World War I introduced the world to so many terrifying new ways war can bring havoc and destruction, and chief among those was, of course, the new terror of airplane bombings.
It was the first time that Britain came under attack from the air. You didn’t even have to be a soldier. For Londoners, the threat began in January 1915, when the Germans sent zeppelins loaded with bombs. Eventually, they sent planes, too.
The air raids, often at night, accomplished little, but their true purpose was to terrorize civilians, cause destruction and sink British morale.
Small details give a human touch to our understanding of what happened during those night air bombings.
For example, the typist whose life was saved because she dashed back to her desk for her handbag during a raid, and so missed the worst of the bomb blast. A child, identified only by the unusual shirt button stitched on his cuff just the night before the bombing.
The air raids brought the war to the home front. The war entered the bedroom, the most private space of all. And thus, it had quite an effect on fashion.
Think about it this way: Bedclothes are among the most casual clothes. But with the advent of nighttime raids, people would suddenly be asked to evacuate their homes and would be on the streets at a moment’s notice. Forget Instagram, this was the original “I woke up like this”!
A crumpled nightdress would no longer do. It was a matter of practicality! But also a matter of looking good!
The Rise of Pyjamas: A Statement of Courage
As the bombings continued, distinct trends took hold. Pajamas, or “pyjamas,” as the English called them—became especially popular. Women in trousered attire of any kind was a new phenomenon in 1915 and many magazines saw pyjamas simply as ‘the season’s novelty ‘.
But they ended up being much more than a season’s novelty—“pyjama” sets are hanging on the racks of your local shops even today!
But not just that, pyjamas were considered fashionable and women would wear them every night. During the air raid they would run out of their homes – dressed in these silky, beautiful yet practical pyjamas, ready for action while looking entirely presentable!
Pyjamas were both warmer and more practical than thin nightdresses during air raids, attractiveness was important too.
Now, you must be thinking how unnecessary it is to think about how you look when there are bombs falling from the sky, right?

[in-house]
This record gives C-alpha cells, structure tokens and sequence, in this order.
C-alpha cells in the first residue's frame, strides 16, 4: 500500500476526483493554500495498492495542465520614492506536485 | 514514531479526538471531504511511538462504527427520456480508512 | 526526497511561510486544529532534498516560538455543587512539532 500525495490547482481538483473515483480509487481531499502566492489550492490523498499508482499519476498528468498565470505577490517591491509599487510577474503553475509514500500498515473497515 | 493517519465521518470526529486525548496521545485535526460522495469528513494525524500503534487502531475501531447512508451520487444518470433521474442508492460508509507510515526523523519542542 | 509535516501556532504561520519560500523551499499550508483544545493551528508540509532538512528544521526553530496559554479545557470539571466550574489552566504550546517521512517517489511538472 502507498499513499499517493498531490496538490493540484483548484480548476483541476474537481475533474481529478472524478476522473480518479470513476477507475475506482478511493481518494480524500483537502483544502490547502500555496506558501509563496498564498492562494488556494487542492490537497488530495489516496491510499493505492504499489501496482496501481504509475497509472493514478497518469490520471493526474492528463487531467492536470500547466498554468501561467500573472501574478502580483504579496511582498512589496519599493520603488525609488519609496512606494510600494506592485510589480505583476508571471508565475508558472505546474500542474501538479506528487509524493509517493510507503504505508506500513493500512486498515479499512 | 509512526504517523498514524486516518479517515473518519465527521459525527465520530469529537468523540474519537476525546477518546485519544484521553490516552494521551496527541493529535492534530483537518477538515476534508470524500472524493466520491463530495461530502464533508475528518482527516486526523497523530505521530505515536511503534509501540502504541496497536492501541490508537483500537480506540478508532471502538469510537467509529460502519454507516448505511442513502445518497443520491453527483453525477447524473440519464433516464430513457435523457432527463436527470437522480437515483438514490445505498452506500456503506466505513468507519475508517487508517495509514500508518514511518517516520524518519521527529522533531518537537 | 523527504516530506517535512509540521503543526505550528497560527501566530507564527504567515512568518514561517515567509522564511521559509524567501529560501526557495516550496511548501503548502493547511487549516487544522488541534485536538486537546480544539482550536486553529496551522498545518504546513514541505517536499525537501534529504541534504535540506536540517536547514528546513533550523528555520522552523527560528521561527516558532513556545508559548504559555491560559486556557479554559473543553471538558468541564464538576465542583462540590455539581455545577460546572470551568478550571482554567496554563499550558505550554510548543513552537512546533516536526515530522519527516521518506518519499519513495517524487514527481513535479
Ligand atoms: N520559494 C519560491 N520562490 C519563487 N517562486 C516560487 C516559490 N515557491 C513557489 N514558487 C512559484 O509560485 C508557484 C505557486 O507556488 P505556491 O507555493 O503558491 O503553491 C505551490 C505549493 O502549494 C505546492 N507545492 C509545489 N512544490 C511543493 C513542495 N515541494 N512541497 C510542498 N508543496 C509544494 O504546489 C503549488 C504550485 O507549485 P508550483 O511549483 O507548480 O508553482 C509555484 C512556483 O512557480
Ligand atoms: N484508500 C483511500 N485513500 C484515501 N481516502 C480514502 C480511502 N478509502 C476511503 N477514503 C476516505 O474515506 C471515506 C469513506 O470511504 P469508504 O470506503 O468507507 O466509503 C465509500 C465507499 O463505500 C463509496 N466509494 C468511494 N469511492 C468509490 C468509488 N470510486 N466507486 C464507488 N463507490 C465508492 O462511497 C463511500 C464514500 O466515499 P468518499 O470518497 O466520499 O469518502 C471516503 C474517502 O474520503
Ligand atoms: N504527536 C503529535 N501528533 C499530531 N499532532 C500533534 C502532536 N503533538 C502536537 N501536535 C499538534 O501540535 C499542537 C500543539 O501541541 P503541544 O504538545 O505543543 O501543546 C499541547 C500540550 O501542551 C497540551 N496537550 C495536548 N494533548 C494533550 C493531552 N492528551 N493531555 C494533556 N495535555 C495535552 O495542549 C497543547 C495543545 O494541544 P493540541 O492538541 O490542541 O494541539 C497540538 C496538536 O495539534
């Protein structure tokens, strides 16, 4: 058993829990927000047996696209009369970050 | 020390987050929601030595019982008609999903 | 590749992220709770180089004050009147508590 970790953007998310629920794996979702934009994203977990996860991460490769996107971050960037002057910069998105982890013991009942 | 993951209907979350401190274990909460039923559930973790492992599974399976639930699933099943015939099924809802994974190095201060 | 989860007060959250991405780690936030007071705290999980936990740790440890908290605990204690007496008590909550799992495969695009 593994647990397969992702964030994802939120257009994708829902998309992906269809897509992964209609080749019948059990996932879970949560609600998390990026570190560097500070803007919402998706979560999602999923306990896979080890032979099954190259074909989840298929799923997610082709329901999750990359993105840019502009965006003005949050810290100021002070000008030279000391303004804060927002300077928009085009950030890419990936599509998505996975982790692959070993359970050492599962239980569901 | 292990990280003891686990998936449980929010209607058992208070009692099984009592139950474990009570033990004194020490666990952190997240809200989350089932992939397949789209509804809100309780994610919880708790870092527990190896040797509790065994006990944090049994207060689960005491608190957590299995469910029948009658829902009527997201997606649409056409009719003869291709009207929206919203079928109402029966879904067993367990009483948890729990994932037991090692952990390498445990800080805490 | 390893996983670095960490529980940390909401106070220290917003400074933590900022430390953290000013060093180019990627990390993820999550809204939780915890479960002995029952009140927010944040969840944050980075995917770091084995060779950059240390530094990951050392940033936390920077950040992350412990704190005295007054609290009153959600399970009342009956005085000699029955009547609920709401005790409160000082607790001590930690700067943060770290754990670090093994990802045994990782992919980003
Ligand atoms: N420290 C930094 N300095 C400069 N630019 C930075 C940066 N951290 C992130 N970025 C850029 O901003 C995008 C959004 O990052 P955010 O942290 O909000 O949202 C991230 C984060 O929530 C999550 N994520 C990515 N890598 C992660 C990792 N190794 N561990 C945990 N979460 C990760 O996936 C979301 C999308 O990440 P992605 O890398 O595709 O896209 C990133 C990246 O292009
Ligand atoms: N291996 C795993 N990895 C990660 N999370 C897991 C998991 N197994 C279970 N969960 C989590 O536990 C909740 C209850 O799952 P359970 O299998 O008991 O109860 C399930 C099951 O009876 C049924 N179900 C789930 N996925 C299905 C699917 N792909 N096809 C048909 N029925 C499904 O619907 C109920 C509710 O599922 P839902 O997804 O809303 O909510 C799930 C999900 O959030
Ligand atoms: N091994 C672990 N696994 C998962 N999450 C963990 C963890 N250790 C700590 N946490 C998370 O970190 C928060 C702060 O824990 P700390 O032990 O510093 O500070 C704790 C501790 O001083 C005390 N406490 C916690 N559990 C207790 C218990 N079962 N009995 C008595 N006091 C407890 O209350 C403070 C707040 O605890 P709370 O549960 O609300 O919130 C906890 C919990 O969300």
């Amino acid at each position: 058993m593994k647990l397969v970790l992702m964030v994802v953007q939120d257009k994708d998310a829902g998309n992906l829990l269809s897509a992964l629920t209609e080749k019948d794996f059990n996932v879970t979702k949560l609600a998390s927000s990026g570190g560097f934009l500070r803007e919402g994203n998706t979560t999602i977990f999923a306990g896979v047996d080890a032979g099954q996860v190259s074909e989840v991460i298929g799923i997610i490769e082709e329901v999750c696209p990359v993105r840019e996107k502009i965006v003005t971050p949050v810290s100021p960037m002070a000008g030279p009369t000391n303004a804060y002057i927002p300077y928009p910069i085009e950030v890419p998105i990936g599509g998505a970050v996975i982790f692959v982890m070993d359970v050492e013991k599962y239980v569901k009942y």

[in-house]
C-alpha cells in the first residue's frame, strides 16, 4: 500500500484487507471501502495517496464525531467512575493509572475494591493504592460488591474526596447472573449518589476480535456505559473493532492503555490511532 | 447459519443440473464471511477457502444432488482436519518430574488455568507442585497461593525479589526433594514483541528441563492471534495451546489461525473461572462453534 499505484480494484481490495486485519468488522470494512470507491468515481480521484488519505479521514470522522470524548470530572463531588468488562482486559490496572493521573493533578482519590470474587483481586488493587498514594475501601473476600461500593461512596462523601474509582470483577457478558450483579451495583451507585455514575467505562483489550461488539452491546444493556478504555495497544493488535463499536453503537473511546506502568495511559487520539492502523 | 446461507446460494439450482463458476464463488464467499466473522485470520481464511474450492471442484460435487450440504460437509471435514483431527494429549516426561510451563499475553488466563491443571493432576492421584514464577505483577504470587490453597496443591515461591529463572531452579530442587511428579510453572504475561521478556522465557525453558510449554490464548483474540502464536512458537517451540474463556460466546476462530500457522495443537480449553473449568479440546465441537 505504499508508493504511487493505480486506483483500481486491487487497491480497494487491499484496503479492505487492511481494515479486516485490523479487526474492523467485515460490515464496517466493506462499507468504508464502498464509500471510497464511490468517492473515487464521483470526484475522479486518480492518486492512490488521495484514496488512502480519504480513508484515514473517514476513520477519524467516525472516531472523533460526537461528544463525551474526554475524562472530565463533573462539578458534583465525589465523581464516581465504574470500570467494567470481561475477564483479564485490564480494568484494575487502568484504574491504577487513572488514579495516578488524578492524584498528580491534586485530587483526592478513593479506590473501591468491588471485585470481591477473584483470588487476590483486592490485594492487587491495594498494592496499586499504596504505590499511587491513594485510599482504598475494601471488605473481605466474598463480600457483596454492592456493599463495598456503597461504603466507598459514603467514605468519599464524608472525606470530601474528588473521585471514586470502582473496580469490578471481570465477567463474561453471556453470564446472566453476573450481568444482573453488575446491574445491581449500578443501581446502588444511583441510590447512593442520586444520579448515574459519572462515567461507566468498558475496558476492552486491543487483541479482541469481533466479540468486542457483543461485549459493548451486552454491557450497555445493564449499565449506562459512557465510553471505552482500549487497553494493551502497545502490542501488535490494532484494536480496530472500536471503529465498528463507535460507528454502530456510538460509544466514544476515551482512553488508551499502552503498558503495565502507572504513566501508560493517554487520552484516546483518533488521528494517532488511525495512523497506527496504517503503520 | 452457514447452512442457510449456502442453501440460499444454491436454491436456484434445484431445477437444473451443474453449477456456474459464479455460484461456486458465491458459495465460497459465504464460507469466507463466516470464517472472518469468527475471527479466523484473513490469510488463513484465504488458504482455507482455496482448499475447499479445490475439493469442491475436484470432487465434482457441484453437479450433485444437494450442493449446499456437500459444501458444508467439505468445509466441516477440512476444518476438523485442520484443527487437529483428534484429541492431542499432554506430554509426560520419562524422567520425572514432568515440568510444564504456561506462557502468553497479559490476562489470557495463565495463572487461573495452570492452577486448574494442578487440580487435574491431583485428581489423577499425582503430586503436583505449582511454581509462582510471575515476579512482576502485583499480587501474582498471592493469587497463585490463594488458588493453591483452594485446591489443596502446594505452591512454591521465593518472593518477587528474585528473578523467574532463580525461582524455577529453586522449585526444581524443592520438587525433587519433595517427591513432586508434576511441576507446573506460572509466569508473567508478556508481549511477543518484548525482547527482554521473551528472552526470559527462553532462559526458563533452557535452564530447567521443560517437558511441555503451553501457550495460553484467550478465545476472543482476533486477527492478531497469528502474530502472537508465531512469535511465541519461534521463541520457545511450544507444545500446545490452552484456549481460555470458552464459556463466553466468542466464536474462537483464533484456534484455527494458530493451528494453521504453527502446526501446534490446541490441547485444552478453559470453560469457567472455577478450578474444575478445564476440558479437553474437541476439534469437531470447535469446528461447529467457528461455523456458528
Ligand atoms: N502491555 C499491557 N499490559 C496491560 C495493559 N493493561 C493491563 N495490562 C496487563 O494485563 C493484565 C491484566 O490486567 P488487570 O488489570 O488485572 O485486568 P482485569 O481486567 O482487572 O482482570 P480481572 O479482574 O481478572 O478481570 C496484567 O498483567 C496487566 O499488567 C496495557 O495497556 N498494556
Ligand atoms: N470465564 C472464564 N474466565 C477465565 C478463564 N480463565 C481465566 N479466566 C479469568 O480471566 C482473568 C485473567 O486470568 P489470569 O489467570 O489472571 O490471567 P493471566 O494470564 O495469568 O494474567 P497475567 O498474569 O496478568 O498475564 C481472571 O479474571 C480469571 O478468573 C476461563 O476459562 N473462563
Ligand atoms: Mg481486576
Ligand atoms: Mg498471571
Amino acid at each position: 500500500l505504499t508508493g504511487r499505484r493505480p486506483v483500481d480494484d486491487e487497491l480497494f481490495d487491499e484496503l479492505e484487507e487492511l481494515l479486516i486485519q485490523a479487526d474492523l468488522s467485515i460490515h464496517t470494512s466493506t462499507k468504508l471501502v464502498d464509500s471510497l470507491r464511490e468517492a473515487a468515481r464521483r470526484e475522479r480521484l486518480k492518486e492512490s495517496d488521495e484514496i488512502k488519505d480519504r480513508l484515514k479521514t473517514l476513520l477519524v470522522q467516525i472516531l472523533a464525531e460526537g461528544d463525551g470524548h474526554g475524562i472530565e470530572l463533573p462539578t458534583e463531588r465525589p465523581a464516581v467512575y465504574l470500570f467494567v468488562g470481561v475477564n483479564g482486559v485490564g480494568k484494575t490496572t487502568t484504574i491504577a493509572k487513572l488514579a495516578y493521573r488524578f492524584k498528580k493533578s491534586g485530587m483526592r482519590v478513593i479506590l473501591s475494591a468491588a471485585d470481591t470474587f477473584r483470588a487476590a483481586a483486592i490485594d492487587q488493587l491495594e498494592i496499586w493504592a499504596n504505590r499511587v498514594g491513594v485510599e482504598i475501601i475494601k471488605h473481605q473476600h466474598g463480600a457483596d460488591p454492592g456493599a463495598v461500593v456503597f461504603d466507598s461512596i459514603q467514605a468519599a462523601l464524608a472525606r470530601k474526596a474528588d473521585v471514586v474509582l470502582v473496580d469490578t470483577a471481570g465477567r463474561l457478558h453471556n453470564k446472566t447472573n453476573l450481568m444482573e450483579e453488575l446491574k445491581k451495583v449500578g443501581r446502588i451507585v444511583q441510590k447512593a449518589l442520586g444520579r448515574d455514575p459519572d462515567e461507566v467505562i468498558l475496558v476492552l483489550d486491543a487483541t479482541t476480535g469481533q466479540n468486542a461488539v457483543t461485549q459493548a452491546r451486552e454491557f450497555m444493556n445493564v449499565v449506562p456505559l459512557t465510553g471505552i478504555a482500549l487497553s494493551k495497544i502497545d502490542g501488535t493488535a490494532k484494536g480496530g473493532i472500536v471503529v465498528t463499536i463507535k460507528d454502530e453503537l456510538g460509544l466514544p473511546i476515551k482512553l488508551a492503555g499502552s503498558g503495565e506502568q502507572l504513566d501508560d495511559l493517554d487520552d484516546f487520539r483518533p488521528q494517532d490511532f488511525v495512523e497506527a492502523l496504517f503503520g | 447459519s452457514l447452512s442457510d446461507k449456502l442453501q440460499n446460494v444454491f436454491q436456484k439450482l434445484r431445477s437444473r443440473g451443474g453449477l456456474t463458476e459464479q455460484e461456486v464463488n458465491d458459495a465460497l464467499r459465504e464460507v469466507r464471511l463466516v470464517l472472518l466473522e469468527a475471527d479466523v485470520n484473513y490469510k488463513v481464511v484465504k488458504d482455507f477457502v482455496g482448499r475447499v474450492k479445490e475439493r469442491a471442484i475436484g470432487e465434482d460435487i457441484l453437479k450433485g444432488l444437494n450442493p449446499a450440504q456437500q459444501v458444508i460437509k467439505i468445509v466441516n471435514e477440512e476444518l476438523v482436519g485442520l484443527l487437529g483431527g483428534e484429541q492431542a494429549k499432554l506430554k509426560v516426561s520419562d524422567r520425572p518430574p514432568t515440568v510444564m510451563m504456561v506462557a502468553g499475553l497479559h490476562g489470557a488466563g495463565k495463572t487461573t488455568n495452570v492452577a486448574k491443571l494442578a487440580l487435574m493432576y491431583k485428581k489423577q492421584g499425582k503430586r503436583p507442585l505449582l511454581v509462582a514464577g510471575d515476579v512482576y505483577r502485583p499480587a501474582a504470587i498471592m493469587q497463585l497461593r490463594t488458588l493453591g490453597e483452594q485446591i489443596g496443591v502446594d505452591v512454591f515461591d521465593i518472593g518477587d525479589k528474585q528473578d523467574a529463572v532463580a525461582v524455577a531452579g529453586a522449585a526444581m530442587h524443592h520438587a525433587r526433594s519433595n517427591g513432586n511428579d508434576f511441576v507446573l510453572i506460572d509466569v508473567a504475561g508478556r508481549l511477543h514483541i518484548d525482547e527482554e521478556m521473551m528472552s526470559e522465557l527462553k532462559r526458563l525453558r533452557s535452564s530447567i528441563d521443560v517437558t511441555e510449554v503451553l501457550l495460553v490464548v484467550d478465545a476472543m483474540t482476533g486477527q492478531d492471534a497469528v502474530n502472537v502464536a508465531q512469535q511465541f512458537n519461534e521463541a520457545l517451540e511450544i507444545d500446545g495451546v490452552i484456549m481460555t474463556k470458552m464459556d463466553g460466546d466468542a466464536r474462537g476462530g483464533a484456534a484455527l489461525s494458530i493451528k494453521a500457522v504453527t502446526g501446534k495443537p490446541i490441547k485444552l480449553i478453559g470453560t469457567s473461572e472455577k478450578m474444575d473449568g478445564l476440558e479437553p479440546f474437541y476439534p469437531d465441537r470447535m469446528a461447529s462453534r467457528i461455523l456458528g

Well, remember how the only reason Germans were bombing the common people in the cities of England was because they wanted to break their morale and spirit? Fashion was the way women were defying war and keeping the morale up.
The message was this: “so you want us to get scared by these bombs? We are not scared! We’d rather think about what to wear when we go out in the night”. That’s some great way of showing courage, isn’t it?
Among the more courageous ones was a fashion editor, quoted by the historian Lucy Adlington: “I do want a little zep scare, so that I can wear them,” the editor confessed about her black silk pyjamas. “Of course I don’t want anyone to be killed.”
The Brave New Woman
When the last bombs fell on London in May 1918, fashion had settled into a calm and simple style – women for the first time ever were wearing trousers, pyjamas, shirts and clothes that were simple, but practical.
During and after WWI, women took on jobs formerly filled by men. Women and girls who previously worked as domestic servants took jobs in factories, performed administrative work, worked as drivers, nurses, and on farms. They volunteered for organizations like the Red Cross and joined the military. A new image of freedom and self-respect led women away from their traditional roles. They drove cars and demanded the right to vote.
As women dressed for these new roles, gender-dictated dress codes relaxed. And now women were dressing the way they wanted to.
What started with a small step of dawning fashionable Pyjamas during air raids led to a long journey of fight for the freedom and rights of women in the Western world.
Raza has been writing since 2008, be it fiction, poetry, or articles on science, politics, and history. He believes that words can change the world, and he uses them to inspire and empower people through his writing. When he is not working, he is watching nature documentaries or playing with his cats.
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